The tests show that 55.5% leachable silver can be recovered (see results in Table 7). The

47
second tests were made in the Plenge metallurgical test laboratory in Lima and were

longer term, bottle roll tests performed on finely ground material. Results from the test

showed 85% recovery of silver of (see results in Table 8). Finally, the third tests were

made at McClelland Laboratories, Inc., in Sparks, Nevada, in which bottle roll tests were

performed on the un-ground course reject material. The average recovery of silver was

71% (see results in Table 9). Results from the three laboratories are summarized in Fig.

24.

The second phase of metallurgical testing was initiated with the objective of

evaluating samples in conventional heap leaching with and without pulp agglomeration.

The average silver recovery was 64.6%, achieved for the conventional column tests,

although in a conventional, commercial heap leach situation, the overall long-term silver

recovery should exceed 70% according to McClelland Laboratories. Ongoing

metallurgical optimization tests will be needed to establish the most economic crush size

for the heap leach. Standard flotation of lead and zinc will also be checked by future

metallurgical testing.

Economic Potential

An impressive resource has already been defined at Santa Ana, even though the

solid model was based on only 55 drill holes (as on May 31, 2007). The degree of

continuity of mineralization at Santa Ana may be an issue, which further drilling will

address. The metallurgical behavior of the material, based on heap leach tests performed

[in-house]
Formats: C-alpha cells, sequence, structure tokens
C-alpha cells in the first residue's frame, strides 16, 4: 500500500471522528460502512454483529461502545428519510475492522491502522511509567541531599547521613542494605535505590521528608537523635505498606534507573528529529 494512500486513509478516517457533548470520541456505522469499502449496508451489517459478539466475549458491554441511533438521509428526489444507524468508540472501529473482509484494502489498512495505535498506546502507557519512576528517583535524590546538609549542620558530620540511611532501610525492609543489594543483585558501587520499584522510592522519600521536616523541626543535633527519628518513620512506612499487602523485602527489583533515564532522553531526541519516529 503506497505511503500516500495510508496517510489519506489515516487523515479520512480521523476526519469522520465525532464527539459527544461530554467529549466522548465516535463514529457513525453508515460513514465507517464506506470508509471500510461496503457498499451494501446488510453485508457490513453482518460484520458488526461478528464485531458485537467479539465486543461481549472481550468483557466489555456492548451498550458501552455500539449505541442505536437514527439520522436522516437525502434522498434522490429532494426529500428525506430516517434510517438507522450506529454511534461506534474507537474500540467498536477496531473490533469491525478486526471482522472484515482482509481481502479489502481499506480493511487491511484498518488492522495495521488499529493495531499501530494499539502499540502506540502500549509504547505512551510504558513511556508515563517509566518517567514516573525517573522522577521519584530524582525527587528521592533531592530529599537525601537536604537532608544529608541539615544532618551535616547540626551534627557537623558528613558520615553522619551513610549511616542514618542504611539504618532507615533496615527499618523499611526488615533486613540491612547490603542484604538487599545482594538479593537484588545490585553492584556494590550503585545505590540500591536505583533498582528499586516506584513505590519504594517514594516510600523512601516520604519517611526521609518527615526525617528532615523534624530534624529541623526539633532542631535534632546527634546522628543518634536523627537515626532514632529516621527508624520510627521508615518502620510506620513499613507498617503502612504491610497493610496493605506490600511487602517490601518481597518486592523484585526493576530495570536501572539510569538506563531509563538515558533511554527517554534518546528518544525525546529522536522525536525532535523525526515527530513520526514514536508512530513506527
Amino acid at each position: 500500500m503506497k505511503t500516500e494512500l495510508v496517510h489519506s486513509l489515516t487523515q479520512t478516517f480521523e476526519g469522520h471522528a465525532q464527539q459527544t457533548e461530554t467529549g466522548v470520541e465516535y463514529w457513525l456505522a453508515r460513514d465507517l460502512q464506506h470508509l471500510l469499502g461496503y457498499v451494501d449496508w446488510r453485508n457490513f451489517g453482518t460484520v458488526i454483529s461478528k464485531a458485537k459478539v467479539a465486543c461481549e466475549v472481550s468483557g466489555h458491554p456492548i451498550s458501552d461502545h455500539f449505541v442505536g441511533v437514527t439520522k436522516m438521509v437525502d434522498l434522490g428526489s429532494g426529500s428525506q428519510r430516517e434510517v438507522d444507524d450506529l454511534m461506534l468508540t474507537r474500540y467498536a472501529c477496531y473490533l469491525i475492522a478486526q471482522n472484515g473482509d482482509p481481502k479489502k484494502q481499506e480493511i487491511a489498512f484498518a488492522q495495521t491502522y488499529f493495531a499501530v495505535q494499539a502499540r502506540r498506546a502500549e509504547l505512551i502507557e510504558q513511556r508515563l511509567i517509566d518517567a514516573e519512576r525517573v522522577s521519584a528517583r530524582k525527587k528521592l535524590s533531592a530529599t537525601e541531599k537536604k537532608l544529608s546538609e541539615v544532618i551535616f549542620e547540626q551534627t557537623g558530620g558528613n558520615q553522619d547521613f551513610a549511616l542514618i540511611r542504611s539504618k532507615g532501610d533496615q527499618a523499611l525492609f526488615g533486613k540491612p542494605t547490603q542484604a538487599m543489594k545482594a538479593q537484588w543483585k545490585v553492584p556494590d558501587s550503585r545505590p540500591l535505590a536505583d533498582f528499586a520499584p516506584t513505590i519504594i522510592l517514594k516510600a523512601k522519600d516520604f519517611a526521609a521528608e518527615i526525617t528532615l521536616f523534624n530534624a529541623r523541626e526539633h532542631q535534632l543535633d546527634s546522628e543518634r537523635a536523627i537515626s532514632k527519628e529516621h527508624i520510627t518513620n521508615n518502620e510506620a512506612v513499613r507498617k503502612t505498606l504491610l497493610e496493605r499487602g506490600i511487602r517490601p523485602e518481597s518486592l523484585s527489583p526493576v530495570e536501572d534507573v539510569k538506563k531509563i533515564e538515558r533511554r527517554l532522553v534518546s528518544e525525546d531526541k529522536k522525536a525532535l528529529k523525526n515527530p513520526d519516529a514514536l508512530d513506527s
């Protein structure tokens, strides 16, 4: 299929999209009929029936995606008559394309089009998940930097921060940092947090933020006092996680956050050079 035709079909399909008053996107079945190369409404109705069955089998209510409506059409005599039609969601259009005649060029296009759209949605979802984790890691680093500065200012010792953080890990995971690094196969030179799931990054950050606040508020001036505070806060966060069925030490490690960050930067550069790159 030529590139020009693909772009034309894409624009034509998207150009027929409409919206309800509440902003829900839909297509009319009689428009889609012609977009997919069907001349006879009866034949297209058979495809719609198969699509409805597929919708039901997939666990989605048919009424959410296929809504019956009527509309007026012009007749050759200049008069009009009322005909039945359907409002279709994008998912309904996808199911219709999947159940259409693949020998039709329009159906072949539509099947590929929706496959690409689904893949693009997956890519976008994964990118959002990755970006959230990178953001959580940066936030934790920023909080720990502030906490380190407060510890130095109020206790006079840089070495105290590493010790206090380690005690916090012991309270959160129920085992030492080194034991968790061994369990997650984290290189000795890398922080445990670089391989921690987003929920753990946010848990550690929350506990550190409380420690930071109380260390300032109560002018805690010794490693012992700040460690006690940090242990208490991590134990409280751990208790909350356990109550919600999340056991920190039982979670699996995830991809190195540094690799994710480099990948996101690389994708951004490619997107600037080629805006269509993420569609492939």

to date, also are encouraging. Hence further exploration of Santa Ana is certainly

warranted.

48
Conclusions

Santa Ana is a recent discovery of silver-polymetallic mineralization in the

Peruvian Andes. The Ag-Zn-Pb mineralization occurs in vein-breccias and open space

fillings related to extensional zones hosted by andesites of the Tacaza Group. Veins

contain sphalerite, galena, pyrite, minor chalcopyrite, and argentite and a late mixed

(MgCa) carbonate and are thus of intermediate sulfidation in character. Most Ag occurs

as argentite that overgrows sphalerite. Mineralization is spatially associated with

propylitic alteration (chlorite, pyrite) which was cut by veins that have chlorite-pyrite-

illite(?) (sericite?) envelopes. The deposit is notable because the veins are relatively

quartz-poor, and adularia has not been observed. High silver values in drill core occur

where carbonates and chalcedony occur with base metals. Silver may have been

deposited in an environment where CO2-bearing magmatic waters mixed with meteoric

waters.

Supergene processes in Santa Ana affect the upper 80 m of the deposit, which is

responsible for the possible presence of argentojarosite and may have contributed to

making the deposit more amenable to heap leaching.

There may be a spatial association with a porphyry system at depth, as is inferred

for some intermediate deposits. Quartz-poor character of Santa Ana makes this

intermediate epithermal deposit unusual in its style and should be taken in consideration

in future subdivisions in epithermal deposit types. The lack of adularia, although rare in

this deposit type, is not unique to Santa Ana because some deposits in Philippines and

Papua New Guinea contain sericite rather than adularia, indicating higher temperatures

and limited boiling which could be the result of greater depth of formation. An estimate

49
of the resource that was based on the first 55, widely separated drill holes contained 41

million ounces of silver in 47 million tonnes of mineralized material with an average